Starting Your Retail Career: Resume, Salary and Interview Advice
Retail is one of the largest labour markets in North America and around the world, employing millions of people. Hiring managers, especially in large cities, often get dozens of resumes a day and are likely conducting several interviews a week, depending on the time of year. If you are thinking about a career, or even a summer job in retail, below are some resume, salary, and interview considerations to keep in mind and help you land your ideal job.
Tailoring a Resume for Retail
Much of the hiring, especially for large chains, is done through large, sometimes highly automated HR and hiring processes. Massive brands get dozens, perhaps even hundreds of resumes sent or uploaded to them on a weekly basis, so there is a lot of competition.
One of the most important things you can do to make your resume stand out amongst the competition is to spend time tailoring it for the position, brand and the location. Generic resumes are impersonal and are usually the first to be passed over. Make sure you have a comprehensive understanding of the specific retail resume tips before sending out your applications.
Resumes for Independent Businesses
The era of walking door-to-door with a stack of resumes in hand is pretty much over. Almost everything is handled digitally nowadays. There are, however, still some instances in which personally approaching managers and businesses can work to your favour.
This is really only the case if it is a small, independent business (a boutique or a one-off store) with a small staff (typically one where there is one manager, a couple of employees). The owner(s) may also help manage these places and could very well be the person you meet when walking into the store. These places receive fewer resumes at a time, are usually less busy when you enter, so you can actually talk to whoever is responsible for hiring and make a connection with them.
Most retail positions will start you off at minimum wage, which will vary depending on where you are located. Salary is typically non-negotiable for retail jobs if you are applying for a job with a large brand (H&M, Zara, Forever 21 etc.). With smaller, independent places, you are likely being hired either directly by the owner(s) or through a manager who has direct contact with them, which could allow you to negotiate for a higher starting wage.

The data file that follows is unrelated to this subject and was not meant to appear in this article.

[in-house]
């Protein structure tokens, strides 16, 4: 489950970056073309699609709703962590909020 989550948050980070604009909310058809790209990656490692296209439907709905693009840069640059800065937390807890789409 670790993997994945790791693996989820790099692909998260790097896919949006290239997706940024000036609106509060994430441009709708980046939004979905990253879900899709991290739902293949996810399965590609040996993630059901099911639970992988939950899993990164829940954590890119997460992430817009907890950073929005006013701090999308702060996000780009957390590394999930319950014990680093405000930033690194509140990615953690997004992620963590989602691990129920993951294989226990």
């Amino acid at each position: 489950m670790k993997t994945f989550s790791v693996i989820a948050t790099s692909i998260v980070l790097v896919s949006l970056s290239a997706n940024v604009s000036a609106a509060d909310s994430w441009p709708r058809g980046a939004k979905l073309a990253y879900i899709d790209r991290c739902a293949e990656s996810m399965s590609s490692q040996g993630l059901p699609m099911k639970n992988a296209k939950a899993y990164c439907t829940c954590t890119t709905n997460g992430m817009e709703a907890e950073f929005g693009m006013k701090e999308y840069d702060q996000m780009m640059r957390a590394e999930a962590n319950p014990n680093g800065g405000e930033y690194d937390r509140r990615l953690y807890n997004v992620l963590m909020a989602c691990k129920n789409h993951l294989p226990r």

Increasing Responsibility Means Increasing Salary
As it is with virtually anything, if you start off in retail with limited or no experience, you have to learn the ropes. You are untrained labour at this point and must develop your on-the-job skills and knowledge. This is the stage at which you will be most likely earning minimum wage, with some opportunities for overtime hours depending on the store and its needs.
As you progress, however, and if the owners or store-manager believes you have the skills and desire to take on more responsibility, you might eventually be offered a management position, which comes with more money. Managers typically make several dollars an hour above the minimum wage. Additional positions in a retail setting include store trainer and even warehouse worker, which both tend to make more than the minimum wage.
The Interview Process
The interview process for retail positions is quite straightforward. After you have submitted a resume, depending on their procedure, you will either be called back using the number you have provided or emailed. You will be notified that the store or company wishes to schedule an interview with you and will likely be given several time slots and/or locations to choose from.
Like any other job interview, showing up on time, well-groomed, with a paper copy of your resume for the interviewer’s convenience is a must. Maintain eye contact, smile, sit up straight and answer questions forthrightly.
Interviewing and Interview Questions
Most retail jobs are a combination of customer service and sales. This means businesses want to be sure you are able to interact positively and helpfully with the public, and also that you are comfortable making sales.
Common interview questions include: how do you handle rude or surly customers? What would you consider exemplary customer service? Explain a time when you provided excellent customer service. Are you comfortable working in a fast-paced environment? Do you have good attention to detail? Describe a time you went above and beyond to help a customer get or find what they wanted.
While the exact phrasing and posing of questions may vary, it is a good idea to come to a retail interview with a rough outline of how you are going to answer such questions. You could even practice them with a friend or family member beforehand.
Retail work can be a great fit for people who enjoy working with the public and helping people meet their needs. Retail jobs and brands are worldwide, which means that experience gained in one place can easily be applied elsewhere, allowing you to work all over the world. Whatever your reasons for pursuing a career in retail, keep the above resume, salary and interview considerations in mind and land your ideal retail job with ease.